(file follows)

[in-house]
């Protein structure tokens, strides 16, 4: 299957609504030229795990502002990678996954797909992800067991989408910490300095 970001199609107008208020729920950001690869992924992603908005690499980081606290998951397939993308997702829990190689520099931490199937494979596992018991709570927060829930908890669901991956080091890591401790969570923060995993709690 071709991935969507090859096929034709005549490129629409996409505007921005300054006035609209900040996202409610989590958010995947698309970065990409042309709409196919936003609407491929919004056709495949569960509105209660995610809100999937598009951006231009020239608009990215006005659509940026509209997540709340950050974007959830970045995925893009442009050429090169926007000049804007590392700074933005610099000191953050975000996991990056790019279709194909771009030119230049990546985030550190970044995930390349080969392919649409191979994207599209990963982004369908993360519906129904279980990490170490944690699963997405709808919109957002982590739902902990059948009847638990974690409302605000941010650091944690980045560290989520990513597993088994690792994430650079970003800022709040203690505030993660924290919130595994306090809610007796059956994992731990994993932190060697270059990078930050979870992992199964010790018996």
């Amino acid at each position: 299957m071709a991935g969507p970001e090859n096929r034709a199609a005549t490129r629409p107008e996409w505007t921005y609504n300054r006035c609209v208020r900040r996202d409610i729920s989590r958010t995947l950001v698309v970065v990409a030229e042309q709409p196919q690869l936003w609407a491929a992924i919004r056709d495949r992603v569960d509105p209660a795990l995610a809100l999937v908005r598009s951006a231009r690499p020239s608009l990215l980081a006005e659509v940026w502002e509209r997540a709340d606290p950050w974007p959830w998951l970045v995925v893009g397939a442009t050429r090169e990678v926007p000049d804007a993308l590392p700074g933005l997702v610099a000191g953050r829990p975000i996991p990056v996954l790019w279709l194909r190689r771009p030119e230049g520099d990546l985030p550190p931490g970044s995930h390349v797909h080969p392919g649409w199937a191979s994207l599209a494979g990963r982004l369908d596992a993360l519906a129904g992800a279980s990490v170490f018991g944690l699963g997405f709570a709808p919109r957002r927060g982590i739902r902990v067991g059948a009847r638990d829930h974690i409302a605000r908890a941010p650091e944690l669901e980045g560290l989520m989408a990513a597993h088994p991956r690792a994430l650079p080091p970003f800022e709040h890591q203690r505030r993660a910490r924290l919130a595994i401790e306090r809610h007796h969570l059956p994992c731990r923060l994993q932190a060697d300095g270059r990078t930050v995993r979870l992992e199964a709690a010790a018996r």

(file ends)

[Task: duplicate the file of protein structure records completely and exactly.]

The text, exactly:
[in-house]
């Protein structure tokens, strides 16, 4: 299957609504030229795990502002990678996954797909992800067991989408910490300095 970001199609107008208020729920950001690869992924992603908005690499980081606290998951397939993308997702829990190689520099931490199937494979596992018991709570927060829930908890669901991956080091890591401790969570923060995993709690 071709991935969507090859096929034709005549490129629409996409505007921005300054006035609209900040996202409610989590958010995947698309970065990409042309709409196919936003609407491929919004056709495949569960509105209660995610809100999937598009951006231009020239608009990215006005659509940026509209997540709340950050974007959830970045995925893009442009050429090169926007000049804007590392700074933005610099000191953050975000996991990056790019279709194909771009030119230049990546985030550190970044995930390349080969392919649409191979994207599209990963982004369908993360519906129904279980990490170490944690699963997405709808919109957002982590739902902990059948009847638990974690409302605000941010650091944690980045560290989520990513597993088994690792994430650079970003800022709040203690505030993660924290919130595994306090809610007796059956994992731990994993932190060697270059990078930050979870992992199964010790018996």
């Amino acid at each position: 299957m071709a991935g969507p970001e090859n096929r034709a199609a005549t490129r629409p107008e996409w505007t921005y609504n300054r006035c609209v208020r900040r996202d409610i729920s989590r958010t995947l950001v698309v970065v990409a030229e042309q709409p196919q690869l936003w609407a491929a992924i919004r056709d495949r992603v569960d509105p209660a795990l995610a809100l999937v908005r598009s951006a231009r690499p020239s608009l990215l980081a006005e659509v940026w502002e509209r997540a709340d606290p950050w974007p959830w998951l970045v995925v893009g397939a442009t050429r090169e990678v926007p000049d804007a993308l590392p700074g933005l997702v610099a000191g953050r829990p975000i996991p990056v996954l790019w279709l194909r190689r771009p030119e230049g520099d990546l985030p550190p931490g970044s995930h390349v797909h080969p392919g649409w199937a191979s994207l599209a494979g990963r982004l369908d596992a993360l519906a129904g992800a279980s990490v170490f018991g944690l699963g997405f709570a709808p919109r957002r927060g982590i739902r902990v067991g059948a009847r638990d829930h974690i409302a605000r908890a941010p650091e944690l669901e980045g560290l989520m989408a990513a597993h088994p991956r690792a994430l650079p080091p970003f800022e709040h890591q203690r505030r993660a910490r924290l919130a595994i401790e306090r809610h007796h969570l059956p994992c731990r923060l994993q932190a060697d300095g270059r990078t930050v995993r979870l992992e199964a709690a010790a018996r």